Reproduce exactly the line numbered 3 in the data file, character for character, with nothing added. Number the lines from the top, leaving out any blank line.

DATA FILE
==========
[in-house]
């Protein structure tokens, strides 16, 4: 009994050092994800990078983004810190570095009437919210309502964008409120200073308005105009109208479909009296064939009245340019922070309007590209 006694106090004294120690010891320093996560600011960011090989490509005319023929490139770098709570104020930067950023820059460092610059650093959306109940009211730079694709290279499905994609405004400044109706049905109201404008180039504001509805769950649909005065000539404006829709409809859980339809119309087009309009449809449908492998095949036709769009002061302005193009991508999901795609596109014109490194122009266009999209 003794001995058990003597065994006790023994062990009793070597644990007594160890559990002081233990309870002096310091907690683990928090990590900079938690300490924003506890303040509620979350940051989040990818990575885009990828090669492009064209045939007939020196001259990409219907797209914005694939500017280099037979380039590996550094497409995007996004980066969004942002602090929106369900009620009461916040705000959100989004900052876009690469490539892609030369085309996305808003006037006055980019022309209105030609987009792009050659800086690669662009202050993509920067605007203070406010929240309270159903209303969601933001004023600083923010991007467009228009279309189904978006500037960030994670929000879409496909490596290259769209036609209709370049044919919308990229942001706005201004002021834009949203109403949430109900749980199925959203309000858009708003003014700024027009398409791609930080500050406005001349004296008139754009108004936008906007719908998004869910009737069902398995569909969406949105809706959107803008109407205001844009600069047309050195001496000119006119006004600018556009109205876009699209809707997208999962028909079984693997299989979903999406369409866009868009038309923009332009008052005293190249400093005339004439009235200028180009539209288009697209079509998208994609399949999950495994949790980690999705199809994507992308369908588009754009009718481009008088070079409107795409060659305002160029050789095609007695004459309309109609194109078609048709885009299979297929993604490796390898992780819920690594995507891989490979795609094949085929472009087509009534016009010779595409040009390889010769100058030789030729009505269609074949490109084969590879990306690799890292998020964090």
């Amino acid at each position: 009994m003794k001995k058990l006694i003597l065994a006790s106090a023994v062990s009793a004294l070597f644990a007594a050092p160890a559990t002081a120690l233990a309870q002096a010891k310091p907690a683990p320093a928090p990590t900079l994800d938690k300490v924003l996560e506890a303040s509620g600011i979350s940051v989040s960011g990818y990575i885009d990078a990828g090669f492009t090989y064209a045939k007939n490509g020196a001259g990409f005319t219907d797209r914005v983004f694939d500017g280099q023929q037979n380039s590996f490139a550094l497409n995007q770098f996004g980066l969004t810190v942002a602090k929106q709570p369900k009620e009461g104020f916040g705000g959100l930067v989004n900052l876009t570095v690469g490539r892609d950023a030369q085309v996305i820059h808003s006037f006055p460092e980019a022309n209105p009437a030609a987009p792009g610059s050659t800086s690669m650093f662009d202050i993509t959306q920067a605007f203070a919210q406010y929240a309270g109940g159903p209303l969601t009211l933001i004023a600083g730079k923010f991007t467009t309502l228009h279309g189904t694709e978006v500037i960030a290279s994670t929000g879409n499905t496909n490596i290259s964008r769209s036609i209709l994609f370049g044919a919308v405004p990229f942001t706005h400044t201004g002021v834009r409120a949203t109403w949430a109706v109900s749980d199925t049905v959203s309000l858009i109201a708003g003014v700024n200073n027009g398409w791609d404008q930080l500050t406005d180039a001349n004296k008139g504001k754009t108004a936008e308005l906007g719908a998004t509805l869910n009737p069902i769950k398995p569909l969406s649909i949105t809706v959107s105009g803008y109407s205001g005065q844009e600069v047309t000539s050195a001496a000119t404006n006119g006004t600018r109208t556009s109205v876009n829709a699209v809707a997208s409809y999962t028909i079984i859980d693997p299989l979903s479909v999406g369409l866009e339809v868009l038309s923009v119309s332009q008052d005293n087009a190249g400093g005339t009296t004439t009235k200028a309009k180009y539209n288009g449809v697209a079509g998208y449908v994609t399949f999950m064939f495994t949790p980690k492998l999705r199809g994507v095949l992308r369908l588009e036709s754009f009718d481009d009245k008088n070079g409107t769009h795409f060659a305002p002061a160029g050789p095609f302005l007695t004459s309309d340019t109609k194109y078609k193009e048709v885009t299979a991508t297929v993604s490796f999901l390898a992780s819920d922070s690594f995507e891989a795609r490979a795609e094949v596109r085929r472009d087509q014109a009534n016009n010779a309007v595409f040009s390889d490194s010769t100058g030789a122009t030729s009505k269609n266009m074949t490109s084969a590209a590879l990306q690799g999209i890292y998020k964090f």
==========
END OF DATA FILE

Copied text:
């Amino acid at each position: 009994m003794k001995k058990l006694i003597l065994a006790s106090a023994v062990s009793a004294l070597f644990a007594a050092p160890a559990t002081a120690l233990a309870q002096a010891k310091p907690a683990p320093a928090p990590t900079l994800d938690k300490v924003l996560e506890a303040s509620g600011i979350s940051v989040s960011g990818y990575i885009d990078a990828g090669f492009t090989y064209a045939k007939n490509g020196a001259g990409f005319t219907d797209r914005v983004f694939d500017g280099q023929q037979n380039s590996f490139a550094l497409n995007q770098f996004g980066l969004t810190v942002a602090k929106q709570p369900k009620e009461g104020f916040g705000g959100l930067v989004n900052l876009t570095v690469g490539r892609d950023a030369q085309v996305i820059h808003s006037f006055p460092e980019a022309n209105p009437a030609a987009p792009g610059s050659t800086s690669m650093f662009d202050i993509t959306q920067a605007f203070a919210q406010y929240a309270g109940g159903p209303l969601t009211l933001i004023a600083g730079k923010f991007t467009t309502l228009h279309g189904t694709e978006v500037i960030a290279s994670t929000g879409n499905t496909n490596i290259s964008r769209s036609i209709l994609f370049g044919a919308v405004p990229f942001t706005h400044t201004g002021v834009r409120a949203t109403w949430a109706v109900s749980d199925t049905v959203s309000l858009i109201a708003g003014v700024n200073n027009g398409w791609d404008q930080l500050t406005d180039a001349n004296k008139g504001k754009t108004a936008e308005l906007g719908a998004t509805l869910n009737p069902i769950k398995p569909l969406s649909i949105t809706v959107s105009g803008y109407s205001g005065q844009e600069v047309t000539s050195a001496a000119t404006n006119g006004t600018r109208t556009s109205v876009n829709a699209v809707a997208s409809y999962t028909i079984i859980d693997p299989l979903s479909v999406g369409l866009e339809v868009l038309s923009v119309s332009q008052d005293n087009a190249g400093g005339t009296t004439t009235k200028a309009k180009y539209n288009g449809v697209a079509g998208y449908v994609t399949f999950m064939f495994t949790p980690k492998l999705r199809g994507v095949l992308r369908l588009e036709s754009f009718d481009d009245k008088n070079g409107t769009h795409f060659a305002p002061a160029g050789p095609f302005l007695t004459s309309d340019t109609k194109y078609k193009e048709v885009t299979a991508t297929v993604s490796f999901l390898a992780s819920d922070s690594f995507e891989a795609r490979a795609e094949v596109r085929r472009d087509q014109a009534n016009n010779a309007v595409f040009s390889d490194s010769t100058g030789a122009t030729s009505k269609n266009m074949t490109s084969a590209a590879l990306q690799g999209i890292y998020k964090f």